With employers scrambling for workers, they're increasingly viewing summer hires not as temporary laborers to meet a seasonal surge in demand but as a tantalizing pool of potential employees.
As summer jobs season enters its final weeks, more businesses are making permanent job offers to their seasonal workers, many of whom are accepting them, staffing experts say.
The efforts are happening across age groups and industries, from high school graduates in restaurant and retail jobs to college interns in white-collar fields such as accounting, marketing and data analysis.
"Companies are looking at this type of labor to play a bigger role," says JoAnne Estrada, global head of contingent workforce solutions for staffing firm Randstad Sourceright.
"You're building a pipeline of talent for the future," says Amy Glaser, senior vice president of Adecco Staffing.
That 4 percent unemployment rate is making for a tight labor market in which available workers are scarce, the staffing officials note. In May, there were more job openings than unemployed people for just the second month in the past two decades, according to the Labor Department. And 2.4 percent of all workers quit jobs, typically to take another one, the largest share in 17 years.
As many as 15 percent of summer workers are being converted to permanent staffers across industries, Glaser estimates, up from 1 percent to 2 percent in past years. And up to half of college interns are accepting job offers, though many can't start until they graduate next spring, says Tom Gimbel, CEO of LaSalle Network, a Chicago area staffing firm.
In late May, Jill Whitehead, 37, took a part-time temporary job at market research company Focus Insite, helping complete a rush of projects while other staffers took summer vacations. Whitehead's task was to round up about half of the total 45 participants in a focus group. Instead she quickly corralled all 45.
"She was obsessed," says Jim Jacobs, president of the West Chester, Pennsylvania-based company.
Within a few weeks, Jacobs offered her a long-term contracting job that will turn into a permanent project manager position as soon as she completes training.
Jacobs is struggling to find workers, with only two of every 10 applicants qualified for his openings, down from four or five previously.
"I said to myself, 'Somebody's going to hire (Whitehead) so I might as well be the one,' " he says.
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For Whitehead, the job is a godsend. For seven years, she freelanced part-time as a project manager, executive assistant and website developer. But the single mother couldn't snag a full-time job because she needs to largely work from home to take care of her four children.
When she heard Jacob's offer, "I was ecstatic," she says, "I love getting people" for focus groups "and arranging the project. It makes me feel on top of the world ... I'm going to retire from the company."
Many firms also "are branding" temporary jobs in new ways, Glaser says. In lower-wage industries – such as restaurants, retail and hotel – recent high school grads may be offered permanent jobs as cashiers or waitresses but provided training that places them on a track to be shift managers. And they're sometimes given performance reviews during their summer stints, she says.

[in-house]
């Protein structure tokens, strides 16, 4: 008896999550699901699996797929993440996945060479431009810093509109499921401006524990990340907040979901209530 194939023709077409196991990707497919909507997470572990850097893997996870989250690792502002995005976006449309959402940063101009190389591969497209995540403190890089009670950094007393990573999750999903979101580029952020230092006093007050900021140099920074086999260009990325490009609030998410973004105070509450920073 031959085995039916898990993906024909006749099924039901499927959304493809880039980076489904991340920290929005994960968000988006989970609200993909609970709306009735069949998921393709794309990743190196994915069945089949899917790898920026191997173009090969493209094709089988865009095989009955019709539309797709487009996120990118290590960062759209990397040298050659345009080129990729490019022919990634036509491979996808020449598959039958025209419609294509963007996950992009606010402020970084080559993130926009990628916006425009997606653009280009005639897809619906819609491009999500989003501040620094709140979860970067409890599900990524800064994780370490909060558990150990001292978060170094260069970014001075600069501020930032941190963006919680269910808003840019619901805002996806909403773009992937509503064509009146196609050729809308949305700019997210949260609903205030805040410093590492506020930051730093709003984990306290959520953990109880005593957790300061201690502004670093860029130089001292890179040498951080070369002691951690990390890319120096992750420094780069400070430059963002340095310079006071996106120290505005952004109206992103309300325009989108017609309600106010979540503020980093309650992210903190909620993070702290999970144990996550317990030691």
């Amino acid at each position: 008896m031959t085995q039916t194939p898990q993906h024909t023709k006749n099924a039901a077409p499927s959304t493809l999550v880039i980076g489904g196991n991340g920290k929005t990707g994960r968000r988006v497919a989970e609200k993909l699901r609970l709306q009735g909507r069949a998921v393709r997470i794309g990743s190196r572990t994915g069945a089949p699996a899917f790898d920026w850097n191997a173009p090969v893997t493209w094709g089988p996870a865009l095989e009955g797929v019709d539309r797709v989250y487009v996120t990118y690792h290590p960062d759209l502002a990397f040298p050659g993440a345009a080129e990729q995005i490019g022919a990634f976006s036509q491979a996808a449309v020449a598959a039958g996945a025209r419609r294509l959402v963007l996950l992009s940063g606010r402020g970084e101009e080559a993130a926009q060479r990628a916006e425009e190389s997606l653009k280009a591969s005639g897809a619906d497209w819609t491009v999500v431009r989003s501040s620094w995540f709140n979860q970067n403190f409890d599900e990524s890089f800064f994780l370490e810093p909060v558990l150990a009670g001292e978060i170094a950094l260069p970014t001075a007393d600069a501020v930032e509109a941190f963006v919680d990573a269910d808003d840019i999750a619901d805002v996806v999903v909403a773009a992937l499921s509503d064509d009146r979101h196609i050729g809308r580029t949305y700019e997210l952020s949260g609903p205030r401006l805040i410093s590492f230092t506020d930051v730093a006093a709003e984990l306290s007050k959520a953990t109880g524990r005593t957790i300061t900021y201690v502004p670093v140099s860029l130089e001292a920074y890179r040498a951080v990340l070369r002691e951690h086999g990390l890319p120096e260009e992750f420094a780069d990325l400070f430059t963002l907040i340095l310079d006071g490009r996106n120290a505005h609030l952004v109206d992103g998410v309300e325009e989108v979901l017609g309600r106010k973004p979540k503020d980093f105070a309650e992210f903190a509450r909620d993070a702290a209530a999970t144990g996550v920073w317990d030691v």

In office jobs, college interns are granted broader opportunities. Jobs traditionally limited to research and data gathering could involve more data analysis, Estrada and Glaser say. And clerical workers who show a spark may be offered training and a job in sales or customer service, Gimbel says.
In warehouses and call centers, workers of all ages brought on to meet seasonal peaks such as the back-to-school sales season are being asked to stay on, Glaser says. The trend is offering fresh chances to some temporary workers who otherwise would not make it through a standard corporate hiring gauntlet, Gimbel says.
At two Cat & Cloud Coffee cafes in Santa Cruz, California, co-owner Charles Jack typically makes a job offer to one of the five summer workers hired to meet peak traffic in July. This year, he converted four of the five summer hires – mostly college students or grads – to permanent employees in the cafes, a coffee roasting plant and administrative offices.
"It can be hard to find people," he says.
Lexi Smith, 26, a cafe worker, graduated from college with psychology and prenursing degrees before teaching seventh grade for two years. But she didn't like the workload and was determined to find a job in the area.
When her husband prodded her to do something she loved, "the only thing I could think of was the Cat & Cloud," she says. "After a long day of teaching, that's where we would go. The environment makes you feel good."
She started as a temp in May but Jack quickly offered her a permanent job. "She took it upon herself to learn, in detail, about all the coffees we serve" so she can answer customers' questions and remembers customer names and drinks each time they come in, he says.
For Smith's part, "It's a very creative environment" where she's encouraged to pitch ideas. She looks forward to eventually becoming a manager or perhaps a marketing specialist.
"I never would have expected this," she says.